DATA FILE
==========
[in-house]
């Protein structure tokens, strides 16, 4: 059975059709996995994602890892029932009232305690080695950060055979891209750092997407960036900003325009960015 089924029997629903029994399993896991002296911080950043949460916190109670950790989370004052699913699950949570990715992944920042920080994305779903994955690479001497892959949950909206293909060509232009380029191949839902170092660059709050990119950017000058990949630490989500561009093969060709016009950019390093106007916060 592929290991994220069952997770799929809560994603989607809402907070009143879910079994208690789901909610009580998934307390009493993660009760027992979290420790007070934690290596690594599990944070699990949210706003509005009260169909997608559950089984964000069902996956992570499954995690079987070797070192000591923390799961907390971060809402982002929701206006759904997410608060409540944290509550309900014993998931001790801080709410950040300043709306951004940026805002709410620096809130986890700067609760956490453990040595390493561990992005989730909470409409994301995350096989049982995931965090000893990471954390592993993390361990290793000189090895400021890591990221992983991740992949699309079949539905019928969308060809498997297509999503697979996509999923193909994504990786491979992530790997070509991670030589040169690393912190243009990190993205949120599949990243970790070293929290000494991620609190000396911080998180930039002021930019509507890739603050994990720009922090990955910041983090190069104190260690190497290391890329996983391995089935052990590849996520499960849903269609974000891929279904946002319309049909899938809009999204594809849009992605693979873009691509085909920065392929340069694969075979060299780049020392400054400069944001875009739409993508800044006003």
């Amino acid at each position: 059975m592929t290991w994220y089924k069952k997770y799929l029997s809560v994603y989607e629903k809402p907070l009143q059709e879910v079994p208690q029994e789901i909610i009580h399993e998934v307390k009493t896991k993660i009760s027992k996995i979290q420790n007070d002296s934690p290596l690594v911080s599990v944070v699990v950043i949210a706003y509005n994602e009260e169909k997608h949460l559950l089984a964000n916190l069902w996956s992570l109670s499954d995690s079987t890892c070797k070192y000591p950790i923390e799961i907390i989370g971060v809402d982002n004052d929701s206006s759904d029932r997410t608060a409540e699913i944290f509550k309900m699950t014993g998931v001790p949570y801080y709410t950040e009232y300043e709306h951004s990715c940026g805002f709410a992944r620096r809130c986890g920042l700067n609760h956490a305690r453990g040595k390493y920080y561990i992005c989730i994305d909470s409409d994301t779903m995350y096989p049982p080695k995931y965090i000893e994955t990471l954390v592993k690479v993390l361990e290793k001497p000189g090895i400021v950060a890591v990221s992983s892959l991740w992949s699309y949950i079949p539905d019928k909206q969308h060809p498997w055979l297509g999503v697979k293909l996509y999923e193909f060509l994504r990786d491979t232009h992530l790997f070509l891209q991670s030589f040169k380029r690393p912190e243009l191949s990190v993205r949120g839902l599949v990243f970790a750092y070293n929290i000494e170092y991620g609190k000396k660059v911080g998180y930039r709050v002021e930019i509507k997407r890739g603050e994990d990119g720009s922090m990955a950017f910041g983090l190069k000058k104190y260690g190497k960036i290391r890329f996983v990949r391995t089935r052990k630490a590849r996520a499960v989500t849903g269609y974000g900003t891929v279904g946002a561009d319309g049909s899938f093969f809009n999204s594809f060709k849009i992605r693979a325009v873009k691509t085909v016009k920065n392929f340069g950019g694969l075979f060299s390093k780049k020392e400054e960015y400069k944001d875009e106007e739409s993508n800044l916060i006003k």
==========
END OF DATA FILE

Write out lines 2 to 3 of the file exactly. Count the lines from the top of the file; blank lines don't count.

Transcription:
């Protein structure tokens, strides 16, 4: 059975059709996995994602890892029932009232305690080695950060055979891209750092997407960036900003325009960015 089924029997629903029994399993896991002296911080950043949460916190109670950790989370004052699913699950949570990715992944920042920080994305779903994955690479001497892959949950909206293909060509232009380029191949839902170092660059709050990119950017000058990949630490989500561009093969060709016009950019390093106007916060 592929290991994220069952997770799929809560994603989607809402907070009143879910079994208690789901909610009580998934307390009493993660009760027992979290420790007070934690290596690594599990944070699990949210706003509005009260169909997608559950089984964000069902996956992570499954995690079987070797070192000591923390799961907390971060809402982002929701206006759904997410608060409540944290509550309900014993998931001790801080709410950040300043709306951004940026805002709410620096809130986890700067609760956490453990040595390493561990992005989730909470409409994301995350096989049982995931965090000893990471954390592993993390361990290793000189090895400021890591990221992983991740992949699309079949539905019928969308060809498997297509999503697979996509999923193909994504990786491979992530790997070509991670030589040169690393912190243009990190993205949120599949990243970790070293929290000494991620609190000396911080998180930039002021930019509507890739603050994990720009922090990955910041983090190069104190260690190497290391890329996983391995089935052990590849996520499960849903269609974000891929279904946002319309049909899938809009999204594809849009992605693979873009691509085909920065392929340069694969075979060299780049020392400054400069944001875009739409993508800044006003």
């Amino acid at each position: 059975m592929t290991w994220y089924k069952k997770y799929l029997s809560v994603y989607e629903k809402p907070l009143q059709e879910v079994p208690q029994e789901i909610i009580h399993e998934v307390k009493t896991k993660i009760s027992k996995i979290q420790n007070d002296s934690p290596l690594v911080s599990v944070v699990v950043i949210a706003y509005n994602e009260e169909k997608h949460l559950l089984a964000n916190l069902w996956s992570l109670s499954d995690s079987t890892c070797k070192y000591p950790i923390e799961i907390i989370g971060v809402d982002n004052d929701s206006s759904d029932r997410t608060a409540e699913i944290f509550k309900m699950t014993g998931v001790p949570y801080y709410t950040e009232y300043e709306h951004s990715c940026g805002f709410a992944r620096r809130c986890g920042l700067n609760h956490a305690r453990g040595k390493y920080y561990i992005c989730i994305d909470s409409d994301t779903m995350y096989p049982p080695k995931y965090i000893e994955t990471l954390v592993k690479v993390l361990e290793k001497p000189g090895i400021v950060a890591v990221s992983s892959l991740w992949s699309y949950i079949p539905d019928k909206q969308h060809p498997w055979l297509g999503v697979k293909l996509y999923e193909f060509l994504r990786d491979t232009h992530l790997f070509l891209q991670s030589f040169k380029r690393p912190e243009l191949s990190v993205r949120g839902l599949v990243f970790a750092y070293n929290i000494e170092y991620g609190k000396k660059v911080g998180y930039r709050v002021e930019i509507k997407r890739g603050e994990d990119g720009s922090m990955a950017f910041g983090l190069k000058k104190y260690g190497k960036i290391r890329f996983v990949r391995t089935r052990k630490a590849r996520a499960v989500t849903g269609y974000g900003t891929v279904g946002a561009d319309g049909s899938f093969f809009n999204s594809f060709k849009i992605r693979a325009v873009k691509t085909v016009k920065n392929f340069g950019g694969l075979f060299s390093k780049k020392e400054e960015y400069k944001d875009e106007e739409s993508n800044l916060i006003k």